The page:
Changes to the fisheries management plans in early February for late-run Kenai River Chinook salmon, aimed at protecting critically low numbers of kings, will curtail fishing hours for set gillnet harvesters, and impose gear restrictions.
In an effort to assure adequate escapement of salmon into the drainages of the Northern District of Upper Cook Inlet, the Alaska Board of Fisheries also offered more time for the drift gillnetters to fish for Kenai and Kasilof sockeye in early July, but restricted the inlet-wide fishery later in the month to allow for greater passage of northern bound salmon.
Sport anglers applauded the board’s decisions, while commercial harvesters said the changes would inhibit their harvests.
The decisions came during the board’s Upper Cook Inlet finfish meeting, which began Jan. 31 in Anchorage and continues through Feb. 13.
“Even when they go to hook and release… they continue to play and have a good time at the expense of East Side setnetters,” said Christine Brandt, a set net harvester from Soldotna, on the Kenai Peninsula. When they go to catch and release, setnetters get one 12-hour opener a week, with a mandatory 36-hour closure that has been in regulation for years, “ and we better hope we don’t miss the run,” she said. “If the run comes through on a Friday, it’s gone, and we lose big time.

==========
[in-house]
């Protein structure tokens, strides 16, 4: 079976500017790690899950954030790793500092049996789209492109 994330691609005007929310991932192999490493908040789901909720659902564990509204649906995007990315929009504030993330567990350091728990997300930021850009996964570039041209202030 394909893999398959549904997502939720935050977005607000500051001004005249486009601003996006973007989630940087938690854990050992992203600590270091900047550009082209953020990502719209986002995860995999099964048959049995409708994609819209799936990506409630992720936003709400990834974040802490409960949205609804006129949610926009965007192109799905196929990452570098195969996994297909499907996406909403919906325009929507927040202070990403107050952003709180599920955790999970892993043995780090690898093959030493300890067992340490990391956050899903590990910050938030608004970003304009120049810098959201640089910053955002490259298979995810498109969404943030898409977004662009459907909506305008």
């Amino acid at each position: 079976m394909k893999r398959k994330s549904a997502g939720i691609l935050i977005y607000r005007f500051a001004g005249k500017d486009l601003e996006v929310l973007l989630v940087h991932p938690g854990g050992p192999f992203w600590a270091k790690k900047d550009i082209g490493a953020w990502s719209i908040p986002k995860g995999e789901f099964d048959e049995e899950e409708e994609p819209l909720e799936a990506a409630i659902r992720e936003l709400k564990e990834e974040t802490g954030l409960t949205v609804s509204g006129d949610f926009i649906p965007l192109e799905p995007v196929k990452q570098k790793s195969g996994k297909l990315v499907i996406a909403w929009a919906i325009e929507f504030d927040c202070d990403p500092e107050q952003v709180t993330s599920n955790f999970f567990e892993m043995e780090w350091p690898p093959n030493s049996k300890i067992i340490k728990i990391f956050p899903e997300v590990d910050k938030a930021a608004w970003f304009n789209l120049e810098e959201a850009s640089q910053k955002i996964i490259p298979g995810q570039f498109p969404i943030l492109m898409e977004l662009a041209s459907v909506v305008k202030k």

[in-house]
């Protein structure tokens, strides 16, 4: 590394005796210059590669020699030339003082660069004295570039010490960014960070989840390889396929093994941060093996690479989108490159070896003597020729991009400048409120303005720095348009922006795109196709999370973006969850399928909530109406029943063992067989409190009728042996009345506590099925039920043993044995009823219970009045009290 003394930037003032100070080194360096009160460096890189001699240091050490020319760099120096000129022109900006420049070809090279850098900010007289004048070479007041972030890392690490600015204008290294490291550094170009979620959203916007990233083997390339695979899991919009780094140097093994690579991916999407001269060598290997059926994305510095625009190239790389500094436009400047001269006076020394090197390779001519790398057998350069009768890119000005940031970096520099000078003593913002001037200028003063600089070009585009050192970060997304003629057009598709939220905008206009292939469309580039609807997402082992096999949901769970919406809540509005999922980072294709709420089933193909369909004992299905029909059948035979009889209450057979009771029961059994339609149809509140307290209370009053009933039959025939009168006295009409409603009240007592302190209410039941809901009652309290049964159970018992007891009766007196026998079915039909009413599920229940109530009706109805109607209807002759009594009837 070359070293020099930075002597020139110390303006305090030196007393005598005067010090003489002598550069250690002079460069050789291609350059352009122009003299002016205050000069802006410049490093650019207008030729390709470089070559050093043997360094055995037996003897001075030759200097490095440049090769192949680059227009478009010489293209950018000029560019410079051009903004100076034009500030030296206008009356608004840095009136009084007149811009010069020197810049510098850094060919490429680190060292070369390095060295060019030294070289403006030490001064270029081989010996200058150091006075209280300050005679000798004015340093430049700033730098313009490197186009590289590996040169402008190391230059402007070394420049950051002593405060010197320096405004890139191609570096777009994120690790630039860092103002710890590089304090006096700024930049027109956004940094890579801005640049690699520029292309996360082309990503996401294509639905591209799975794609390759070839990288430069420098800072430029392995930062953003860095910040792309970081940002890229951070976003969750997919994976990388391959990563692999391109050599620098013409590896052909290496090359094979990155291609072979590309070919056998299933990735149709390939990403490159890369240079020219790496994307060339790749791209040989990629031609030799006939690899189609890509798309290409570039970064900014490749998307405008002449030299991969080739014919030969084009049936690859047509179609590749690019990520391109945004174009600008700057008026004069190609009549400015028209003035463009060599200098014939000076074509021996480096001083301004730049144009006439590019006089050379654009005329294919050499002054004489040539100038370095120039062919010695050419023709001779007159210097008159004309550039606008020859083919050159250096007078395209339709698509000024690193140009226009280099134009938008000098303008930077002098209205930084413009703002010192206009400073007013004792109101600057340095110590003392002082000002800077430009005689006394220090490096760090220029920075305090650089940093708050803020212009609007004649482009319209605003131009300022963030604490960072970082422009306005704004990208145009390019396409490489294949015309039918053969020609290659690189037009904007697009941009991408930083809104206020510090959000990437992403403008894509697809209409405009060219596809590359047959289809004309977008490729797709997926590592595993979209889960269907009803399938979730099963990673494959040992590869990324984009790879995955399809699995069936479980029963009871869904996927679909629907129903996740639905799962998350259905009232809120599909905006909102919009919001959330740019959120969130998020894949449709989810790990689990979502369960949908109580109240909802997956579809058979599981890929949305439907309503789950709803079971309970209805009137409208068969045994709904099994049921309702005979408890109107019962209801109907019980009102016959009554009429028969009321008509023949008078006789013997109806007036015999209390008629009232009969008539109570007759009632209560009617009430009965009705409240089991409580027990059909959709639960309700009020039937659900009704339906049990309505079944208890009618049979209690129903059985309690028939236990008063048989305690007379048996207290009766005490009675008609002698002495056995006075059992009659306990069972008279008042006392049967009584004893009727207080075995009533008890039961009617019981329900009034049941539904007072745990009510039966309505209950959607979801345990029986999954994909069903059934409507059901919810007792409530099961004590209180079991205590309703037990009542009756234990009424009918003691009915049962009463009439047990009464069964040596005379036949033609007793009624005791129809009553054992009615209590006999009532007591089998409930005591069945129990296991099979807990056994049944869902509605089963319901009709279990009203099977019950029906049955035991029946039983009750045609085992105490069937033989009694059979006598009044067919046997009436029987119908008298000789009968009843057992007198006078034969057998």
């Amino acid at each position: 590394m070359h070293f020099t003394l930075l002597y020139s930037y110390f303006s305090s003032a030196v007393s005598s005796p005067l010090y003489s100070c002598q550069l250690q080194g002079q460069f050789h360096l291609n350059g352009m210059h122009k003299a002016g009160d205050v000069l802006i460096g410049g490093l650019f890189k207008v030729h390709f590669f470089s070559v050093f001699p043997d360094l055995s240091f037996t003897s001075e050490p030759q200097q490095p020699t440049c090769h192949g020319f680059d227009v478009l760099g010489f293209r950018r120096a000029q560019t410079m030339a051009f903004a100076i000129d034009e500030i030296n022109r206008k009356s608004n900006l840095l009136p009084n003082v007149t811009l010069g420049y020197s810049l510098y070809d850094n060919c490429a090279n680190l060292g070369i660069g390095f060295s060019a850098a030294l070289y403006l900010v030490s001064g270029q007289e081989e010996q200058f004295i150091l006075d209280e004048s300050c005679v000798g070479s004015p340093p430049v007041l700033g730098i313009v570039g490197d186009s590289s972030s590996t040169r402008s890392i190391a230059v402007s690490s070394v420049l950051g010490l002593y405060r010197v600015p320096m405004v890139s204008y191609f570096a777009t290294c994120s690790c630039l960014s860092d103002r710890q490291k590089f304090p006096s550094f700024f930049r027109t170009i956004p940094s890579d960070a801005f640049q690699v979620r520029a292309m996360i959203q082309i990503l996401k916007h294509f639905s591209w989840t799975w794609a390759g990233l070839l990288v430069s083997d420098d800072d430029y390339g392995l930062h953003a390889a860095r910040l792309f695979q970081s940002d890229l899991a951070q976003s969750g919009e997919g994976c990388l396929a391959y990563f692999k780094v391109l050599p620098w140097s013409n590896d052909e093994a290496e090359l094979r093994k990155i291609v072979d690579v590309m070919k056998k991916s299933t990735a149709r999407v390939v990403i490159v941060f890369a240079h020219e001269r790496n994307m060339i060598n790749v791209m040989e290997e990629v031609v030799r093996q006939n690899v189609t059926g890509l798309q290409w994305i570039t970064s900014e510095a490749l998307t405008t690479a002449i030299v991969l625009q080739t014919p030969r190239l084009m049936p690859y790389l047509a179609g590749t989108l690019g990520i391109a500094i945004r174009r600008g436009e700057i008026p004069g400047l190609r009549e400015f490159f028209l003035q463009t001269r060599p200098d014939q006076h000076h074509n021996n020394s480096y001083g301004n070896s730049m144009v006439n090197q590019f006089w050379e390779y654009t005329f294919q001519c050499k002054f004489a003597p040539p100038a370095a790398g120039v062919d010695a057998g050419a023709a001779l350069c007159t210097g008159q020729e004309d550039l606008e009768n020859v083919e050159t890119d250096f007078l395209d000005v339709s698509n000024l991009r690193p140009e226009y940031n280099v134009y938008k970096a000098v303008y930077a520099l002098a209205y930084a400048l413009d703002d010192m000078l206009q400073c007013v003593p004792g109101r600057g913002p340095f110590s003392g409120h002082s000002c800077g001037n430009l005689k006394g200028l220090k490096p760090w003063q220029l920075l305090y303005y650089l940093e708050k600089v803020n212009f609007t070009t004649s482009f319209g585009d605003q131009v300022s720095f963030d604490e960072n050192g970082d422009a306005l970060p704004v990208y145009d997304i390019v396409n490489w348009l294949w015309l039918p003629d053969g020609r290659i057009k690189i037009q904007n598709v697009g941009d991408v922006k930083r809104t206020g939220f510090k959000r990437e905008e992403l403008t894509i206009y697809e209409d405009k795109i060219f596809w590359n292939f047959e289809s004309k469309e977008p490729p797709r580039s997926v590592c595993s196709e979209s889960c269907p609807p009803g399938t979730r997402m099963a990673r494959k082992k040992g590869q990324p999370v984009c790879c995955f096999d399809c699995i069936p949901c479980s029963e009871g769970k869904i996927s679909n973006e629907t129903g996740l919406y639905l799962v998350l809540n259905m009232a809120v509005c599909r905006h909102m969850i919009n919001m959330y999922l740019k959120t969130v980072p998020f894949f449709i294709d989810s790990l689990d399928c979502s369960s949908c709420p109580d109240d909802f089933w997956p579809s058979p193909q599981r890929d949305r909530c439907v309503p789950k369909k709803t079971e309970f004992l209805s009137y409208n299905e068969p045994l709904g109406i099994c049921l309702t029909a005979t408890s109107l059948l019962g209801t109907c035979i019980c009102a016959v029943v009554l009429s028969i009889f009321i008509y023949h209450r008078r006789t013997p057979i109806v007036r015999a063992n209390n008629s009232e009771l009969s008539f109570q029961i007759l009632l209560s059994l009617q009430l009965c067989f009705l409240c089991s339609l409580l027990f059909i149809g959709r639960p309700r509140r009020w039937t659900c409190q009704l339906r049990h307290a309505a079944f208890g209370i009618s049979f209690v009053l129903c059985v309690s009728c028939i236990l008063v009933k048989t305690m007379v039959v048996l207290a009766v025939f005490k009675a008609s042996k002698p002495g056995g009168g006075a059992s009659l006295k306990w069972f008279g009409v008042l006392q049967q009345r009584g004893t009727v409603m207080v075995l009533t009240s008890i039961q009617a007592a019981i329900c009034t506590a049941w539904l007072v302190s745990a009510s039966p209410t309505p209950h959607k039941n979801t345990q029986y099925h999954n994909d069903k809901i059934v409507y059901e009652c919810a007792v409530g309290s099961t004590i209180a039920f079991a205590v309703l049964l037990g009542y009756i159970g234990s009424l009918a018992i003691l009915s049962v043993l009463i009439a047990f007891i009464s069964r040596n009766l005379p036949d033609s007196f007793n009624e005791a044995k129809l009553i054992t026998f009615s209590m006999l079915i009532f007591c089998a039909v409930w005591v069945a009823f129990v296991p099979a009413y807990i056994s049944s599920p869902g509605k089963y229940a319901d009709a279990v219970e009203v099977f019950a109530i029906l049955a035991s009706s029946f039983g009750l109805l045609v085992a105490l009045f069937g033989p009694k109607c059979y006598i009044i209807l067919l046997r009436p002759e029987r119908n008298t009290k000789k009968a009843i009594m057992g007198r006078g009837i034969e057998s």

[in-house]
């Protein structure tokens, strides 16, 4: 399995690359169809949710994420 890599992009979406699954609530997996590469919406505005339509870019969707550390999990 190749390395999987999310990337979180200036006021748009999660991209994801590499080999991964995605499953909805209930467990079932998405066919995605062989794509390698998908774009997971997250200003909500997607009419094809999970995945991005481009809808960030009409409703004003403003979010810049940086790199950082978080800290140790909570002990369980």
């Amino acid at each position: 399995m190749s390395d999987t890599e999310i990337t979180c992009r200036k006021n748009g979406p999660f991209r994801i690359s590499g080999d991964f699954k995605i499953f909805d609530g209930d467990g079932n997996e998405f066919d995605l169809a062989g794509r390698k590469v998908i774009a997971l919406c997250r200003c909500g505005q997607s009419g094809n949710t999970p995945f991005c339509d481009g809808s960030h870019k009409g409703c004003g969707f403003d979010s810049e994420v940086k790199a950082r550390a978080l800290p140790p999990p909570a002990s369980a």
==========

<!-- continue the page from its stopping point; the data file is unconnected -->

“We’re still trying to recover from the 2012 season, and 2013 wasn’t that great,” she said. “We’re excited to rebuild the kings, but it will hammer the amount of money we will make,” said Brent Johnson, a member of the Kenai Peninsula Fishermen’s Association.
Johnson spoke after the board approved some changes to the management plan aimed at ensuring an adequate escapement of late-run king salmon into the Kenai River system, stocks to be managed primarily for sport and guided sport uses.
While commercial and angler groups have expressed concern for dwindling Chinook salmon stocks and the need to rebuild them, they differ on how this should be done.
The decision of the seven-member board allows for paired restrictions, giving the Alaska Department of Fish and Game managers the power to reduce sport and commercial harvests when the numbers of returning king salmon are low.
Commercial harvesters have expressed concern that the intention of one Kenai Peninsula sportfishing group is to halt the use of set nets in all non-subsistence areas of the state. Alaska Lt. Gov. Mead Treadwell in January rejected an initiative brought by the Alaska Fisheries Conservation Alliance to put the issue on a statewide ballot.
Treadwell, now a candidate for the US Senate, cited the advice of the Alaska Department of Law, which determined that the proposed measure was a prohibited appropriation under the Alaska Constitution.
Read more at the Fishermen’s News Online